SCOTLAND is facing a social care time-bomb as the cost of looking after the elderly soars over the next two decades.
Revised Scottish Government estimates reveal a massive increase in the future cost of providing free personal care, The Sunday Post can reveal.
Our ageing population will put an unprecedented strain on the public purse, with an extra 20,000 elderly people relying on the controversial policy.
When free personal care was launched in 2002, First Minister Henry McLeish said it would cost £125 million a year.
But costs have since soared and figures now show the policy is expected to cost a staggering £1.8 billion a year by 2039, outstripping the previous estimate of £1.3bn by 2033.
The number of over-65s needing the policy is projected to grow to 97,000 by 2039, standing at around 77,000 today.
The Scottish Government has been forced to underline its support for the policy amid concern the benefit could become unsustainable.
Scottish Conservative shadow health secretary Donald Cameron said: “It’s hugely important for the SNP to keep a watchful eye on the long-term affordability of this initiative.”
It comes as Health Secretary Shona Robison launches a feasibility study on Frank’s Law, which would see the policy extended to assessing the under-65s who have health problems.
Scottish Liberal Democrat social care spokeswoman Karen Clark questioned whether the policy was affordable should Scotland choose independence in the future.
She said: “Free personal care for the elderly was one of the great success stories of the time Liberal Democrats were in government.
“It provides enormous benefits to people.
“We also support the introduction of Frank’s Law, which would see the extension of free care services to those under 65 suffering from degenerative illnesses such as dementia.
“The Scottish Government’s own official figures show an independent Scotland would immediately face a £15 billion deficit which would have to be met by either massive tax rises or cuts to services such free personal care.
“The SNP should explain if free personal care is one of the areas where cuts would fall.”
Keith Robson, Age Scotland chief executive, defended the policy, however, and said the estimates ignored the fact older people were staying healthier for longer.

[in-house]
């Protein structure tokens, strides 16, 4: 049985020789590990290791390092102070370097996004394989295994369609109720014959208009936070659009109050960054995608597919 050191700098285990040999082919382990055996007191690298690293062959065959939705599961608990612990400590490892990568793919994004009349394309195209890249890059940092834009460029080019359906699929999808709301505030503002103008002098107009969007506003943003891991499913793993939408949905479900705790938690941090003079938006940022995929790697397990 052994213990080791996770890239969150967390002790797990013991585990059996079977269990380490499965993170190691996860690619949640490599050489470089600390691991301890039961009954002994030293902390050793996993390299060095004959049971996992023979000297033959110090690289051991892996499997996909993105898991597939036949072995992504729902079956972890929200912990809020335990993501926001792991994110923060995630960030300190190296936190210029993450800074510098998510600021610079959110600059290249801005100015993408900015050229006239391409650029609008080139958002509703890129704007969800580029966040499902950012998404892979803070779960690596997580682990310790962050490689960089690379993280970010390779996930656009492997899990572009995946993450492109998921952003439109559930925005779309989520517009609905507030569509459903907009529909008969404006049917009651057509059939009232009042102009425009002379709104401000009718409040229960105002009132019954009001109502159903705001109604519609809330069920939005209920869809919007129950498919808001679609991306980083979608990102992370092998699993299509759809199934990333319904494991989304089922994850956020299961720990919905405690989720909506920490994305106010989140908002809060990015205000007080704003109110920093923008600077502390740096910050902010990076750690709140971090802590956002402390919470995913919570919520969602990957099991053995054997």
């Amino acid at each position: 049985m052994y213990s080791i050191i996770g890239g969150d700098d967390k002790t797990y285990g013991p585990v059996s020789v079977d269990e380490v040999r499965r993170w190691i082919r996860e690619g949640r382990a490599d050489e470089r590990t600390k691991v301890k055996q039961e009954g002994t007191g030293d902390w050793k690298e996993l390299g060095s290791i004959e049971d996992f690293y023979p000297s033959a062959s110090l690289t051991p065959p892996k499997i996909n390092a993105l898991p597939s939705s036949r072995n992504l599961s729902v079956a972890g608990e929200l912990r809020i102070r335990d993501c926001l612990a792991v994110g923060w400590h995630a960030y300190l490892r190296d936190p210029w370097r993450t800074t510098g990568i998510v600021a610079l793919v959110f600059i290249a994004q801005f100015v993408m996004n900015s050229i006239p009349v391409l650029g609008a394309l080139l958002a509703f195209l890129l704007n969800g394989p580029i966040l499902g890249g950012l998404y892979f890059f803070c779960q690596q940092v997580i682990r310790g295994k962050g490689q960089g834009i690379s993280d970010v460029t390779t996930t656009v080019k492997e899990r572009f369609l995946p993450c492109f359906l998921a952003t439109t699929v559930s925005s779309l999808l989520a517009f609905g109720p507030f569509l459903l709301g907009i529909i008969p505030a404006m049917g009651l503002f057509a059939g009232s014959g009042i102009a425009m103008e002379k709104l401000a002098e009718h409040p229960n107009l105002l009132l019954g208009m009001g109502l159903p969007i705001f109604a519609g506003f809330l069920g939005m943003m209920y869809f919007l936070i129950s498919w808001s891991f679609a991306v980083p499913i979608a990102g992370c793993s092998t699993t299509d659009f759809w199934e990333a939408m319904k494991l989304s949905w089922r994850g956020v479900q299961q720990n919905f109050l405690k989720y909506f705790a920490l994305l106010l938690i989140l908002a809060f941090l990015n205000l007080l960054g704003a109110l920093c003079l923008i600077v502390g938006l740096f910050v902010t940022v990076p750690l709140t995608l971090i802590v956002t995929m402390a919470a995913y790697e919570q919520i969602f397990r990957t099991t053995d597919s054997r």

He said: “Free personal care is rightly the settled will of the Scottish Parliament because it is about protecting people’s dignity in later life.
“People receive personal care because they live with health conditions which require it, and that is why it should be free in the same way other health services in this country are provided free of charge.
“But it is also important to recognise the more we promote people remaining healthy and active in later life, and the more we move health services to prevention rather than cure, then fewer rather than more older people will require personal care.
“Age Scotland works to promote healthy, active ageing for Scotland’s older people, and if we seize that agenda as a nation there is no reason why these forecasts should become the reality.”
Ms Robison insisted the Scottish Government would not abandon free personal care.
She said: “We are absolutely committed to maintaining free personal care and ensuring Scotland’s older people receive the support they need, now and in the years to come.
“Free personal and nursing care currently touches and improves the lives of approximately 77,000 older vulnerable people in Scotland.
“We are working with councils and health boards to agree what needs to be done to shape the future of health and social care over the next 20 years.
“We’re also continuing to take forward the integration of health and social care which enables people to get the care and support they need to stay in their own homes for longer.
“This year, almost half-a- billion pounds of NHS investment will be going to integration and social care to help deliver these vital community-based services.”
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